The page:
John Dowding and I first met a few days ago at Spiaggia Trattoria where I was doing an interview with the owner, Mary Lee. Right in the restaurant she connected me with John who was quietly enjoying a plate of mussels. I sat down with John for about twenty minutes, and as we talked I realized we had a lot in common: a passion for visual arts, photography and travel. John invited me to call him to arrange a visit at his studio another day so he would be able to show me his work.
John Dowding has more than 50 years of arts teaching experience. After taking a degree in fine arts and history at McMaster University in Hamilton, John taught at various high schools in southern Ontario and was the head of the art department at Lorne Park Secondary School in Mississauga from 1969 to 1986, the high school that famous Canadian Olympians Silken Laumann and John Wood graduated from. From 1993 to 1995 he completed a degree in Photographic Arts at Ryerson University, the first year Ryerson had received its official designation as a university.
Photography has been John Dowding’s passion for many years now. During the last five years he has started to discover Cuba, and spent several weeks every winter in this fascinating country. In just a few days (February 2) John will be leaving for Cuba again: to run the “Cuba Now and Then” Photography Workshop and Tour. This ten-day tour will take participants to Havana where they will spend three days taking photos of various historic parts of the city including the Cementario Colon where the students will be practicing infrared photography.
From there the group will move on to the French colonial city of Cienfuegos, then to historic Trinidad de Cuba where they will spend two-and-a-half days. Before returning to Havana, the group will also spend two days in Santiago de Cuba, the second largest city on the island and a former capital of the country. Opportunities will exist to photograph architecture, landscapes and special events such as flamenco and dance shows.
John usually focusses on architectural photography, and also uses special equipment such as infrared film and pinhole cameras to achieve special effects which he teaches to his workshop participants. One of his favourite photos of Havana was of a group of school-age boys who were swimming in the ocean just off Havana’s Malecon. When they came out of the water they were still looking at each other, an image that reminded John of a frieze in a Greek drama.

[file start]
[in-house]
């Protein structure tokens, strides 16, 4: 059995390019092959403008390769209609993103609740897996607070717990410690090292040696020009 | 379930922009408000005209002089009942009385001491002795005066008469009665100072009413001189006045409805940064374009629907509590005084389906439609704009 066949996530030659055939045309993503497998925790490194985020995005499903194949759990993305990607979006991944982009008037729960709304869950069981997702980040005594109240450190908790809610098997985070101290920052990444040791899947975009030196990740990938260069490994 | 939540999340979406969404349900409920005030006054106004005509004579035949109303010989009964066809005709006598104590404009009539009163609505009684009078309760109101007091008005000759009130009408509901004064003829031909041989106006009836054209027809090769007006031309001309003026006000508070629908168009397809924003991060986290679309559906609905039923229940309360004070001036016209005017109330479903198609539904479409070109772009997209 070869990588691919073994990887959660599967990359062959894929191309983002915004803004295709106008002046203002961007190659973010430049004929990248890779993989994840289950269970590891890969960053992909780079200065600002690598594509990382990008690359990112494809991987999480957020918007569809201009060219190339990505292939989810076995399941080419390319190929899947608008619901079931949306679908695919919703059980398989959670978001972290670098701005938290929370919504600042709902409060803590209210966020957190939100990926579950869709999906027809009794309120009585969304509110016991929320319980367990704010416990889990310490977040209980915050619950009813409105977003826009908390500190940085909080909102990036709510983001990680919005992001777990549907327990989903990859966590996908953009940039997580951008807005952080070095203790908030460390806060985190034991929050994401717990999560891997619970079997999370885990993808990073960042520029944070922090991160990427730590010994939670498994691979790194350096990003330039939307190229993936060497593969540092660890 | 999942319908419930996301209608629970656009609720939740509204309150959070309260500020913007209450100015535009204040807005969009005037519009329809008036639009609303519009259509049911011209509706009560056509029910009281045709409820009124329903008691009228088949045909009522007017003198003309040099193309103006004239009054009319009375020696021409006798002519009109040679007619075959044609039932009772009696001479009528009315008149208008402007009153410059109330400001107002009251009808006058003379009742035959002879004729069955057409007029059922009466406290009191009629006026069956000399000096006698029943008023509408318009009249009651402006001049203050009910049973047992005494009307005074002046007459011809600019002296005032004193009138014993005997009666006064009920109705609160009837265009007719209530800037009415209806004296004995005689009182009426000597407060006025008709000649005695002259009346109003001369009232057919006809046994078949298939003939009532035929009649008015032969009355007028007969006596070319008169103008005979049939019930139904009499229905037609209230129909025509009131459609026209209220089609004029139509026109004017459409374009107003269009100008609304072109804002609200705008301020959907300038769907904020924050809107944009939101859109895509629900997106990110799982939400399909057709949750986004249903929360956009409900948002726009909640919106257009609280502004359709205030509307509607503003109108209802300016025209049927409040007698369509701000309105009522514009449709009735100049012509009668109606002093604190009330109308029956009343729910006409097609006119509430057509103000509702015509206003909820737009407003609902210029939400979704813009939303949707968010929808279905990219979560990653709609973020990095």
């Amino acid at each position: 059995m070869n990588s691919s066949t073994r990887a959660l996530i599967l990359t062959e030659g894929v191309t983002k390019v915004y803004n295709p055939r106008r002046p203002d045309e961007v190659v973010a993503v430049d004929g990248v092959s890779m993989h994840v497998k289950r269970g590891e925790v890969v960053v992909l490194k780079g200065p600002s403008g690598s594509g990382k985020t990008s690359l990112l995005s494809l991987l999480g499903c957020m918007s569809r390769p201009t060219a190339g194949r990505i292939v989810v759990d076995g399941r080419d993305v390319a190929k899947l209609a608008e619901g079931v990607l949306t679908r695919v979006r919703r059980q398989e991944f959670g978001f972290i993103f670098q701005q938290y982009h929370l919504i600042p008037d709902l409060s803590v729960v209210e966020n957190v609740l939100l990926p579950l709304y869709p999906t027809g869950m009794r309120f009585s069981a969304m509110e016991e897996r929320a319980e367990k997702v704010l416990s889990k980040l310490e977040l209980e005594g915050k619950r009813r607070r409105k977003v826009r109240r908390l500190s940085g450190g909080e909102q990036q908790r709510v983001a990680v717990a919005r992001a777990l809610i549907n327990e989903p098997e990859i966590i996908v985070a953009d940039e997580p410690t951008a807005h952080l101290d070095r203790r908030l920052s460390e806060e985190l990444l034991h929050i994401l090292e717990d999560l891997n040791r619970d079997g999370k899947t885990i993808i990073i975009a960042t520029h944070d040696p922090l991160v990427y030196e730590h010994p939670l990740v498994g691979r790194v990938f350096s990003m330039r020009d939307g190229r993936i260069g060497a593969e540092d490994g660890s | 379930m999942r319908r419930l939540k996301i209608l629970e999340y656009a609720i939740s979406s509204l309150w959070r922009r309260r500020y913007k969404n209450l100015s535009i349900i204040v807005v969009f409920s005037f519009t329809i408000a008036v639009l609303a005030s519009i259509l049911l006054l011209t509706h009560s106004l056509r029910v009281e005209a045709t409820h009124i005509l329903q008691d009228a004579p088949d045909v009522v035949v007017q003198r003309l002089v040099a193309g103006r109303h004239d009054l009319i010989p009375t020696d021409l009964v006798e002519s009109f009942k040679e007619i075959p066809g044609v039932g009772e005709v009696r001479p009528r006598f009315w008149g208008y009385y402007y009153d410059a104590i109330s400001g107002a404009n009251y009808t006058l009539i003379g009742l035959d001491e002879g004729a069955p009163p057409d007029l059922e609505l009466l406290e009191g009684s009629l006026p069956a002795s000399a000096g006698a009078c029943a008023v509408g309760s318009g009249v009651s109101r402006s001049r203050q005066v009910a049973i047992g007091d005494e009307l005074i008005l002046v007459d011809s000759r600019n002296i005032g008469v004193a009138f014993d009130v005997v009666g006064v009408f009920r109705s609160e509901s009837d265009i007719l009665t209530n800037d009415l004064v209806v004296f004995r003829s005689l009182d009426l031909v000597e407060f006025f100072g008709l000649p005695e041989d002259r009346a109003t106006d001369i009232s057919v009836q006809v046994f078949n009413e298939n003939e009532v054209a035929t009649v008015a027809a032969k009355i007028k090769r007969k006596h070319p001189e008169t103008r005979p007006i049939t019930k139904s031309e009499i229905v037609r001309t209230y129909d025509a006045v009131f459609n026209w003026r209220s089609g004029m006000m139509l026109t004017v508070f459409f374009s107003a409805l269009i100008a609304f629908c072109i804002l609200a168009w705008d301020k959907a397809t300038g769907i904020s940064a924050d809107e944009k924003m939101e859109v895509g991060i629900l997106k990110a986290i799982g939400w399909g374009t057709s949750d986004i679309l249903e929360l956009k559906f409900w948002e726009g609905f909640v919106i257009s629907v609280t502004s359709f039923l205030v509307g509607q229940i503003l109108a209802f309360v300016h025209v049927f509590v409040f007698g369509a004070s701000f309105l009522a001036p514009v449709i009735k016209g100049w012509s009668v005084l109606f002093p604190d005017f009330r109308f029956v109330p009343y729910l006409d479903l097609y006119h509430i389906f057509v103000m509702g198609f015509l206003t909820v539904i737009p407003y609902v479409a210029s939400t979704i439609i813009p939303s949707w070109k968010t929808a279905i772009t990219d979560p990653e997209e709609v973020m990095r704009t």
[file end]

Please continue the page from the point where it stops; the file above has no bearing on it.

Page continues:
Over the last few years, John Dowding has formed an intense connection to Cuba, and he said he wanted to “get there before the Americans”. When he arrived in Havana for the first time, he couldn’t believe his eyes, the fascination and attraction were instant. John and I discussed Havana, a city we both know well. To explore the city, John hired a team of local carriage drivers, who were actually a doctor and a nurse. I had spent some time in Havana myself a couple of years ago, to study Spanish at the University of Havana. Just like John, I learned very quickly that the tourism trade is much more lucrative for the locals than practicing their professions. Working as a waiter, tour guide or taxi driver allows Cubans to make in one day a multiple of their usual monthly wages of about $8 to $25 (per month!).
So this team of medical professionals driving a horse carriage for tourists became his tour guides and introduced him to one of the most captivating cities in the New World. The fascination has never left and John has been to Havana, which he calls “a city in a time warp”, several times over the last few years. He will run another photo tour to Cuba from April 6 to 15. Through the same company (Cuba Si Tours) John will take another group of photo enthusiasts to Tuscany later this year, an area to which John refers as one of the cradles of Western civilization, certainly as far as art history is concerned.
After this inspiring conversation I left John to finish his mussels and resolved to see him a few days later at his private studio in order to catch him before his departure for Cuba. So today after my interview with Steve and Paul, the owners of Accommodate The Soul B&B, I headed over to John Dowding’s residence on a quiet historic side street in the Beach.
John’s studio is currently undergoing reconstruction, so some of his images were packed away. But I was able to view several samples of his unique artwork, including some examples of his “PreCambrian” photo series. John explained that he spent some time in a friend’s cottage on Georgian Bay, and as he was feeding the fish he discovered beautifully coloured striated rocks that make up the Canadian shield. Also referred to as the Pre-Cambrian Shield, this ancient geological formation is the earth’s largest area of exposed ‘shield’ rock. The rock formations date back to the Precambrian Era, between 3.5 to 4 billion years ago, long before living creatures ever appeared on this planet. The ancient rocks contain beautifully coloured, striped and twisted formations.
The “Pre-Cambrian” series